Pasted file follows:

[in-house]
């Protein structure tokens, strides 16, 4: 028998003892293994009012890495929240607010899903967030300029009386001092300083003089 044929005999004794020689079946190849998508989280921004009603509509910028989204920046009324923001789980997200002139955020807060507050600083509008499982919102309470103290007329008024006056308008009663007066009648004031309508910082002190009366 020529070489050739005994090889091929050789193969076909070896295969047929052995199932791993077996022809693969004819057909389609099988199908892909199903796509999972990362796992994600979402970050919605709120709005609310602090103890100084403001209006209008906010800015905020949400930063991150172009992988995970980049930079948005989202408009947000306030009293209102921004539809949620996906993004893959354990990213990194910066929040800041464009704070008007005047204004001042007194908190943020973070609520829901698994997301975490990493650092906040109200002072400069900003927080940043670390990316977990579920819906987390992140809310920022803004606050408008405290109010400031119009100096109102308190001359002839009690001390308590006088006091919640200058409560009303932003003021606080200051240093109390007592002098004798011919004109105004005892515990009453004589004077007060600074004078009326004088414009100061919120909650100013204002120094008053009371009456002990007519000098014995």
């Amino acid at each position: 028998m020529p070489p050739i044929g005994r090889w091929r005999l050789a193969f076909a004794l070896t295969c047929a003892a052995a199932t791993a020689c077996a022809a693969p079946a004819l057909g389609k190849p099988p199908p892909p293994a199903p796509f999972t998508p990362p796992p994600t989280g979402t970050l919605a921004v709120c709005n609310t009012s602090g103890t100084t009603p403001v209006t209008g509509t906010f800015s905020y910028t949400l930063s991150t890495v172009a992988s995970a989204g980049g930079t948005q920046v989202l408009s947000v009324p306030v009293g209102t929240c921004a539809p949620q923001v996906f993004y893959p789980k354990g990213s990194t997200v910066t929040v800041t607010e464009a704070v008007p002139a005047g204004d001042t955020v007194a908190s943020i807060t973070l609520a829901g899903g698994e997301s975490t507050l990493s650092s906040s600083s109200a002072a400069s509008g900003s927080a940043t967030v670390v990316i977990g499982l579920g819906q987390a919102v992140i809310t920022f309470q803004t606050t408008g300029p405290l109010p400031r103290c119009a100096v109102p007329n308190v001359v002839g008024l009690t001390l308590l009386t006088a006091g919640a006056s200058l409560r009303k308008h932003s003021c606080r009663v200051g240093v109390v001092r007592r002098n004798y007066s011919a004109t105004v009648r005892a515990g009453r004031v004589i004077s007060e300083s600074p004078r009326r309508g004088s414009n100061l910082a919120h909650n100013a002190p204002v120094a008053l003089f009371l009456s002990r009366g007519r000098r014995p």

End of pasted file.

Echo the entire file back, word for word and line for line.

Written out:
[in-house]
């Protein structure tokens, strides 16, 4: 028998003892293994009012890495929240607010899903967030300029009386001092300083003089 044929005999004794020689079946190849998508989280921004009603509509910028989204920046009324923001789980997200002139955020807060507050600083509008499982919102309470103290007329008024006056308008009663007066009648004031309508910082002190009366 020529070489050739005994090889091929050789193969076909070896295969047929052995199932791993077996022809693969004819057909389609099988199908892909199903796509999972990362796992994600979402970050919605709120709005609310602090103890100084403001209006209008906010800015905020949400930063991150172009992988995970980049930079948005989202408009947000306030009293209102921004539809949620996906993004893959354990990213990194910066929040800041464009704070008007005047204004001042007194908190943020973070609520829901698994997301975490990493650092906040109200002072400069900003927080940043670390990316977990579920819906987390992140809310920022803004606050408008405290109010400031119009100096109102308190001359002839009690001390308590006088006091919640200058409560009303932003003021606080200051240093109390007592002098004798011919004109105004005892515990009453004589004077007060600074004078009326004088414009100061919120909650100013204002120094008053009371009456002990007519000098014995």
């Amino acid at each position: 028998m020529p070489p050739i044929g005994r090889w091929r005999l050789a193969f076909a004794l070896t295969c047929a003892a052995a199932t791993a020689c077996a022809a693969p079946a004819l057909g389609k190849p099988p199908p892909p293994a199903p796509f999972t998508p990362p796992p994600t989280g979402t970050l919605a921004v709120c709005n609310t009012s602090g103890t100084t009603p403001v209006t209008g509509t906010f800015s905020y910028t949400l930063s991150t890495v172009a992988s995970a989204g980049g930079t948005q920046v989202l408009s947000v009324p306030v009293g209102t929240c921004a539809p949620q923001v996906f993004y893959p789980k354990g990213s990194t997200v910066t929040v800041t607010e464009a704070v008007p002139a005047g204004d001042t955020v007194a908190s943020i807060t973070l609520a829901g899903g698994e997301s975490t507050l990493s650092s906040s600083s109200a002072a400069s509008g900003s927080a940043t967030v670390v990316i977990g499982l579920g819906q987390a919102v992140i809310t920022f309470q803004t606050t408008g300029p405290l109010p400031r103290c119009a100096v109102p007329n308190v001359v002839g008024l009690t001390l308590l009386t006088a006091g919640a006056s200058l409560r009303k308008h932003s003021c606080r009663v200051g240093v109390v001092r007592r002098n004798y007066s011919a004109t105004v009648r005892a515990g009453r004031v004589i004077s007060e300083s600074p004078r009326r309508g004088s414009n100061l910082a919120h909650n100013a002190p204002v120094a008053l003089f009371l009456s002990r009366g007519r000098r014995p």